Summer’s off to a good start.
July is nearly a week old, and thanks to the sunlight, heat and rain, vegetative things are lush and green and growing like gangbusters.
I already have tomatoes on the vine the size of baseballs!
I should feel cheerfully reassured.
Yet I’ve always visualized the cycle of seasons as a sort of natural sine wave — a repetitive series of smooth curves that oscillate up and down endlessly along a horizontal line …winter, spring, summer, fall, winter spring summer fall … year after year.
Therefore I tend to view this second half of 2014 as the downhill side of our annual journey around the sun.
Which, of course, it is — since each day following the solstice, the sun scribes its overhead arc ever lower across the sky and we lose progressively more precious light.
Only a little thus far — a few minutes; but the loss will exceed an hour by a month hence.
At the moment of the seasonal change, when energetic spring gave way to languorous summer, we crested the hilltop and began inexorably making our way down the slope on the other side, following the pathway which leads to colorful autumn and then, arduous winter.
A bittersweet paradox which can cast a gloomy pall over a sunny July morning if you choose to dwell on the matter overly long.
Better to take the short view, confine our outlook to the limited perspective of a month or two.
To do as Thoreau suggested: “Live in each season as it passes: breathe the air, drink the drink, taste the fruit.”
Good advice, which I do my best to heed and practice. For there’s so much about July to savor.
July is a festival in daylily orange, wearing a delicate white-frosted shawl of old-fashioned daisies and Queen Anne’s lace.
A fine time for sitting on the side porch come twilight’s gloaming, as night hawks swoop over a nearby field, fireflies wink their love-calls amid the inky shadows under the evergreens, and bullfrogs harrump into the moonlit darkness along the river.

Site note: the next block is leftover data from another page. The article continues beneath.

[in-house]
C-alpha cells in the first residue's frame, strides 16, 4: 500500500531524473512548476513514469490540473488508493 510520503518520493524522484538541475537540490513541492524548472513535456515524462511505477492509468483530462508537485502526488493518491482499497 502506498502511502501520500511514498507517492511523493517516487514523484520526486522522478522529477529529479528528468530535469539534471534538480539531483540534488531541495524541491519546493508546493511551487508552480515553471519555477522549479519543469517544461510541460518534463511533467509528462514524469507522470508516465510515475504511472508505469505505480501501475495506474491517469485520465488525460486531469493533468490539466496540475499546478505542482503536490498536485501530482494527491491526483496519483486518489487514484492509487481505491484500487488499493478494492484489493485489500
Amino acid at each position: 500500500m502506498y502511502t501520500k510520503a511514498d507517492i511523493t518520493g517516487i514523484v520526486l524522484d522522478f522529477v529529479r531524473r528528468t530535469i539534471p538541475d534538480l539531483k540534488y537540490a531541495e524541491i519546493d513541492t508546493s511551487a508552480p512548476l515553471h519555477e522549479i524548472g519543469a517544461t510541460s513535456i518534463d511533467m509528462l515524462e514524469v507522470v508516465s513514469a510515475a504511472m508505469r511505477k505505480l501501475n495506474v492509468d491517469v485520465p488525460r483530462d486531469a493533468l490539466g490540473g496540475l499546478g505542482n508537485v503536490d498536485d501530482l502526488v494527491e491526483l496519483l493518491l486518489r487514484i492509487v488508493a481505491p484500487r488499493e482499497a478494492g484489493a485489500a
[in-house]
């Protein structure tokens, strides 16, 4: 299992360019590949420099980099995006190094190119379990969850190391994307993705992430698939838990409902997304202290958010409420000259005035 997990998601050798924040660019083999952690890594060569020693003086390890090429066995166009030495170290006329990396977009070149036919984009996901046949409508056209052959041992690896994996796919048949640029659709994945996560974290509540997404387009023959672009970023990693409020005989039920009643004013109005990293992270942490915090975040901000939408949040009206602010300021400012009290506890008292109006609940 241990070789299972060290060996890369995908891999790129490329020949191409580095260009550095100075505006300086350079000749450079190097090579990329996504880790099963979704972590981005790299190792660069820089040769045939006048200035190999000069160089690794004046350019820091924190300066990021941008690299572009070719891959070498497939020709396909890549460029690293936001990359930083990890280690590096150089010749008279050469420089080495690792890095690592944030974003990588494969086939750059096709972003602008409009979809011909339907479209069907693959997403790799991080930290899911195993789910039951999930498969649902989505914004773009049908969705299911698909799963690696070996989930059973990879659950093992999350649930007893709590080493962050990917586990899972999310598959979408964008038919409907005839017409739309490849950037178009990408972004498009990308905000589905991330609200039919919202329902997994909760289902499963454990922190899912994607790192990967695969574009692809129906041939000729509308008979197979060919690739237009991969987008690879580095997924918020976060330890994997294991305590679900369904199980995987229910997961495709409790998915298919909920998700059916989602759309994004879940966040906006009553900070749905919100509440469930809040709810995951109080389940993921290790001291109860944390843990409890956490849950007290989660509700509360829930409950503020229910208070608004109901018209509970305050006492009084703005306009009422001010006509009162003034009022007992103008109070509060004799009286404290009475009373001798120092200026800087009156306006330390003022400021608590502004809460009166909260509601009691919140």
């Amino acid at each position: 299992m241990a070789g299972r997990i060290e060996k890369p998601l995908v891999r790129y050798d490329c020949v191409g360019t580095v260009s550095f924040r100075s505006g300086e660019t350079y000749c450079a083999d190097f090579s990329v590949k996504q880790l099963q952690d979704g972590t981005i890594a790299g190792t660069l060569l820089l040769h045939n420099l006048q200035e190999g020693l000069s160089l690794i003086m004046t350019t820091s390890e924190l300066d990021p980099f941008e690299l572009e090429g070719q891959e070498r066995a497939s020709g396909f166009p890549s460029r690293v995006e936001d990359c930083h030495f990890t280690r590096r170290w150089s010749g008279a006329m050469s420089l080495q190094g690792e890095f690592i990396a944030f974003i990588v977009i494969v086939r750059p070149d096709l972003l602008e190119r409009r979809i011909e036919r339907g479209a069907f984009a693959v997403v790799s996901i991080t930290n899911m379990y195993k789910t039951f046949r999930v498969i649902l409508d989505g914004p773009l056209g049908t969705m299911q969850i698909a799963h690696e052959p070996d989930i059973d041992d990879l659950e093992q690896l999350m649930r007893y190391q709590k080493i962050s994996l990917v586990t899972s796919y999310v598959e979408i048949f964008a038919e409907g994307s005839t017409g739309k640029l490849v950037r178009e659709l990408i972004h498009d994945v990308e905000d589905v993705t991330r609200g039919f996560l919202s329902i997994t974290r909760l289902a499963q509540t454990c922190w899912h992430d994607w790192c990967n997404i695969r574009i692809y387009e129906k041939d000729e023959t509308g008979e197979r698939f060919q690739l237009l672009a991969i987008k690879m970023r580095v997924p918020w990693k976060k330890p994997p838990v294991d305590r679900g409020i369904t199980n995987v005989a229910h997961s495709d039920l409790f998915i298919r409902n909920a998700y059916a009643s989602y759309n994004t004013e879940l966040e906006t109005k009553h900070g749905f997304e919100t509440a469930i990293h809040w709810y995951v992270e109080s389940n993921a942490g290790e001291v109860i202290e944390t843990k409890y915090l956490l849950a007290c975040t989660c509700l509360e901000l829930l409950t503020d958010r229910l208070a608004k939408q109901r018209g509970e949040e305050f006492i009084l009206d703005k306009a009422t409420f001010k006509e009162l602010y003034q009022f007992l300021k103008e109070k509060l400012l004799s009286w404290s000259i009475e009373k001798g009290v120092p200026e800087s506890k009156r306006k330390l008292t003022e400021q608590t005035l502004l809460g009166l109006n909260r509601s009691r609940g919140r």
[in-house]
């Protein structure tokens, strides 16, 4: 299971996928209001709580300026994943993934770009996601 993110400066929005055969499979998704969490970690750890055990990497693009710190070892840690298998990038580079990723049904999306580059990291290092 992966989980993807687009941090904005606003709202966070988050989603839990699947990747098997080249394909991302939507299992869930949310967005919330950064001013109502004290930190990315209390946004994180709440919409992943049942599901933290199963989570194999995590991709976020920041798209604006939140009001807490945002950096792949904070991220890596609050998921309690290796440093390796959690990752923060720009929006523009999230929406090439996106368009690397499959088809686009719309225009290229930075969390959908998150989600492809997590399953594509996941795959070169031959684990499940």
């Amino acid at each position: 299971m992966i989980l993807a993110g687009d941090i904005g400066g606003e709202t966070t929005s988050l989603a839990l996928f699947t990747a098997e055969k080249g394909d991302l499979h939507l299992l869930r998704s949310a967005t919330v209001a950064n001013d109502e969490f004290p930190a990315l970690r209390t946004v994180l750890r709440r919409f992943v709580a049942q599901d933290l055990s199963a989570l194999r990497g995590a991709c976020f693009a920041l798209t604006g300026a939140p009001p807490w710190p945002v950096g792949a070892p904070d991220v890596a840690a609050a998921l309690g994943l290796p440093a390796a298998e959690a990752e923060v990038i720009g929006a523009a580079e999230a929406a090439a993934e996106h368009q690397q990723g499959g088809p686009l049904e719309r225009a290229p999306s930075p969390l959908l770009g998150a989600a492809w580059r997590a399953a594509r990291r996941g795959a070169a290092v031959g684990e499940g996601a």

Local prairie patches are coming into bloom — oxeye and rosinweed, partridge pea and primrose, compass plant and black-eyed Susan, sunflowers, coreopsis, and coneflowers. And those are just a few of the yellows! There are more, plus blooms in red, white, magenta, pink, purple and almost blue, providing you find the right-hued vervain or count chicory.
Butterflies flap and sail, hither and yon, like aerial flowers — often the only thing moving over a prairie on a hot July afternoon.
Bees surely adore July — and why not?
For them the month offers spicy elderberries, yellow-gray yarrow, clovers, honeysuckle, milkweed, and a hundred other fragrantly blooming treats.
Basswoods in bloom often overflow with sweet nectar, which attracts bees by the delighted multitudes. So many, in fact, that it’s often possible to “hear” their massed giddy humming before you actually spot the tree.
Of course you can enjoy some pleasurable sniffing of your own wherever you go for a walk in July. Whether you ramble along a burbling streambank, traipse into shady greenwoods, or slog through an overgrown meadow, chances are excellent you’ll find yourself brushing against various patches of scent-releasing mint — catnip, spearmint, horehound, peppermint, bergamot, pennyroyal, or the only true mint species native to North America, the prosaically named wild mint.
July is also when I like to take an early-morning wade up a favorite smallmouth creek. Not too far — just to whatever point my leisurely angling takes me by, say, 10:30 a.m. If the day is heating up fast, I may even quite an hour earlier.
Not that the fishing action has necessarily ceased until things perk up again come twilight’s first shadows.
But these two or three hours are certainly the morning’s prime
And I’d be hard put to name a better place to watch a July morning begin than standing knee-deep in glorious Buckeye bass creek.
Going downhill isn’t always a bad thing!